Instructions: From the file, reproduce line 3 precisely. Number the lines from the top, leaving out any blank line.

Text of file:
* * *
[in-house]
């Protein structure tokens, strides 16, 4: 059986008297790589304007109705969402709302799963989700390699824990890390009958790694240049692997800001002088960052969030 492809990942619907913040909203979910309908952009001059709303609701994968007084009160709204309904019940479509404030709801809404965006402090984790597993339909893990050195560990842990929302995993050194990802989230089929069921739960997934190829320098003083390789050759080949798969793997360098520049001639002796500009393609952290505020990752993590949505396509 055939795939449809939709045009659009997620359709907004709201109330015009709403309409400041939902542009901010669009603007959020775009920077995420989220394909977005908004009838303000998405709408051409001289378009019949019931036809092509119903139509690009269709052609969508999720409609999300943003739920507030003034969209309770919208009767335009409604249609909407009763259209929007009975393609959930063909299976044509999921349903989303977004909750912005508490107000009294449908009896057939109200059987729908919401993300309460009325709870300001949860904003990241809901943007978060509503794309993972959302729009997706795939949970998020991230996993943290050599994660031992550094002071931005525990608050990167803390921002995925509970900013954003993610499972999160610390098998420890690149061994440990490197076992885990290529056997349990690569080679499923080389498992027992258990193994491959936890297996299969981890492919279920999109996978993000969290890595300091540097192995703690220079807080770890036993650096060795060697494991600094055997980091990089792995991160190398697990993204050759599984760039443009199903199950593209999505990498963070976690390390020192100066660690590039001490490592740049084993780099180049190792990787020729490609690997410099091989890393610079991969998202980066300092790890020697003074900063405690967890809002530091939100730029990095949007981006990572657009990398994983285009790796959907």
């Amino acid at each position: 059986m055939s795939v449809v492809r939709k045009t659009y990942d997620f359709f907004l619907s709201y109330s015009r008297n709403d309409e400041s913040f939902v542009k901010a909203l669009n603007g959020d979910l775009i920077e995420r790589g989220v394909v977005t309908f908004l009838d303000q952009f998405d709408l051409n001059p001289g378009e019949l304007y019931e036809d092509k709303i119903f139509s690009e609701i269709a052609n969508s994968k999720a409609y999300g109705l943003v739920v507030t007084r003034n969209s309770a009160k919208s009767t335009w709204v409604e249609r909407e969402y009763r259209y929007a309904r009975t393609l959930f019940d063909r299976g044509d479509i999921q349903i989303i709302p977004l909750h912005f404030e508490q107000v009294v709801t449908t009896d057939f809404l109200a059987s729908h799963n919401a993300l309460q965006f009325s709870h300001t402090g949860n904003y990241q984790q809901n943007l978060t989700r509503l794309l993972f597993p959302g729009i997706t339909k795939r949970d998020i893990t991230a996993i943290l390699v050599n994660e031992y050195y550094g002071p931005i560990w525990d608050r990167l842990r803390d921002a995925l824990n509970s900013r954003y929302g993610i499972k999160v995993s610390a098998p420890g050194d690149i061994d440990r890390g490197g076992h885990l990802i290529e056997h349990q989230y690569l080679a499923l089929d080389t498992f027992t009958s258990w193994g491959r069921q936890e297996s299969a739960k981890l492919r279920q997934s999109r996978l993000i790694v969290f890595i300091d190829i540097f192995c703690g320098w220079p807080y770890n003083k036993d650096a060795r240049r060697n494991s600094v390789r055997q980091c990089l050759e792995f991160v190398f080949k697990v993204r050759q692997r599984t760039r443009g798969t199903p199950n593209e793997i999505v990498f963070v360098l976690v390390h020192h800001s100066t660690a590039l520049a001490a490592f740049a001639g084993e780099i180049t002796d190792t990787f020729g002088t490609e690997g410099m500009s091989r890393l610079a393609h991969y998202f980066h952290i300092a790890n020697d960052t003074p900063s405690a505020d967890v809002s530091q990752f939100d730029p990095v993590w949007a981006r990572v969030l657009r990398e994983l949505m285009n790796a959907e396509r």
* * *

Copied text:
């Amino acid at each position: 059986m055939s795939v449809v492809r939709k045009t659009y990942d997620f359709f907004l619907s709201y109330s015009r008297n709403d309409e400041s913040f939902v542009k901010a909203l669009n603007g959020d979910l775009i920077e995420r790589g989220v394909v977005t309908f908004l009838d303000q952009f998405d709408l051409n001059p001289g378009e019949l304007y019931e036809d092509k709303i119903f139509s690009e609701i269709a052609n969508s994968k999720a409609y999300g109705l943003v739920v507030t007084r003034n969209s309770a009160k919208s009767t335009w709204v409604e249609r909407e969402y009763r259209y929007a309904r009975t393609l959930f019940d063909r299976g044509d479509i999921q349903i989303i709302p977004l909750h912005f404030e508490q107000v009294v709801t449908t009896d057939f809404l109200a059987s729908h799963n919401a993300l309460q965006f009325s709870h300001t402090g949860n904003y990241q984790q809901n943007l978060t989700r509503l794309l993972f597993p959302g729009i997706t339909k795939r949970d998020i893990t991230a996993i943290l390699v050599n994660e031992y050195y550094g002071p931005i560990w525990d608050r990167l842990r803390d921002a995925l824990n509970s900013r954003y929302g993610i499972k999160v995993s610390a098998p420890g050194d690149i061994d440990r890390g490197g076992h885990l990802i290529e056997h349990q989230y690569l080679a499923l089929d080389t498992f027992t009958s258990w193994g491959r069921q936890e297996s299969a739960k981890l492919r279920q997934s999109r996978l993000i790694v969290f890595i300091d190829i540097f192995c703690g320098w220079p807080y770890n003083k036993d650096a060795r240049r060697n494991s600094v390789r055997q980091c990089l050759e792995f991160v190398f080949k697990v993204r050759q692997r599984t760039r443009g798969t199903p199950n593209e793997i999505v990498f963070v360098l976690v390390h020192h800001s100066t660690a590039l520049a001490a490592f740049a001639g084993e780099i180049t002796d190792t990787f020729g002088t490609e690997g410099m500009s091989r890393l610079a393609h991969y998202f980066h952290i300092a790890n020697d960052t003074p900063s405690a505020d967890v809002s530091q990752f939100d730029p990095v993590w949007a981006r990572v969030l657009r990398e994983l949505m285009n790796a959907e396509r």